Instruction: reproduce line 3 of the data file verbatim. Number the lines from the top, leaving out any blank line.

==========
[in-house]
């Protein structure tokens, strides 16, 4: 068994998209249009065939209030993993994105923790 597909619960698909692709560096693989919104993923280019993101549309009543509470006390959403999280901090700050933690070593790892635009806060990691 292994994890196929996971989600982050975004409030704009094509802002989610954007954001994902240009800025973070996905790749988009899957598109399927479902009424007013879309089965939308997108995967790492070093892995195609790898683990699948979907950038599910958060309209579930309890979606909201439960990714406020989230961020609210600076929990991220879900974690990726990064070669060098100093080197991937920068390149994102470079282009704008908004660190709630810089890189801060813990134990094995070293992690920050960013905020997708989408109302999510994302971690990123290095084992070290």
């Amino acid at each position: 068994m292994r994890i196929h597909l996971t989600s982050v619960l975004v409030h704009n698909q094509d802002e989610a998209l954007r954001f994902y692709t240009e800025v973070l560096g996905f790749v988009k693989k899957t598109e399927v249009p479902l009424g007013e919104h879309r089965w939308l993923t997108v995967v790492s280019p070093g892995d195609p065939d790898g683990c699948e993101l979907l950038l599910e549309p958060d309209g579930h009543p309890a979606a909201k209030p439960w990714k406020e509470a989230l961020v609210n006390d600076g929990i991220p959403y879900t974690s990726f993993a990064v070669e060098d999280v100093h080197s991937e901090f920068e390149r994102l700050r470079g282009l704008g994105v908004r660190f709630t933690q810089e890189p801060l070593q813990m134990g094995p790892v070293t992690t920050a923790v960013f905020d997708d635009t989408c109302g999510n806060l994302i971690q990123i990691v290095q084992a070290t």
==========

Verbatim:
């Amino acid at each position: 068994m292994r994890i196929h597909l996971t989600s982050v619960l975004v409030h704009n698909q094509d802002e989610a998209l954007r954001f994902y692709t240009e800025v973070l560096g996905f790749v988009k693989k899957t598109e399927v249009p479902l009424g007013e919104h879309r089965w939308l993923t997108v995967v790492s280019p070093g892995d195609p065939d790898g683990c699948e993101l979907l950038l599910e549309p958060d309209g579930h009543p309890a979606a909201k209030p439960w990714k406020e509470a989230l961020v609210n006390d600076g929990i991220p959403y879900t974690s990726f993993a990064v070669e060098d999280v100093h080197s991937e901090f920068e390149r994102l700050r470079g282009l704008g994105v908004r660190f709630t933690q810089e890189p801060l070593q813990m134990g094995p790892v070293t992690t920050a923790v960013f905020d997708d635009t989408c109302g999510n806060l994302i971690q990123i990691v290095q084992a070290t």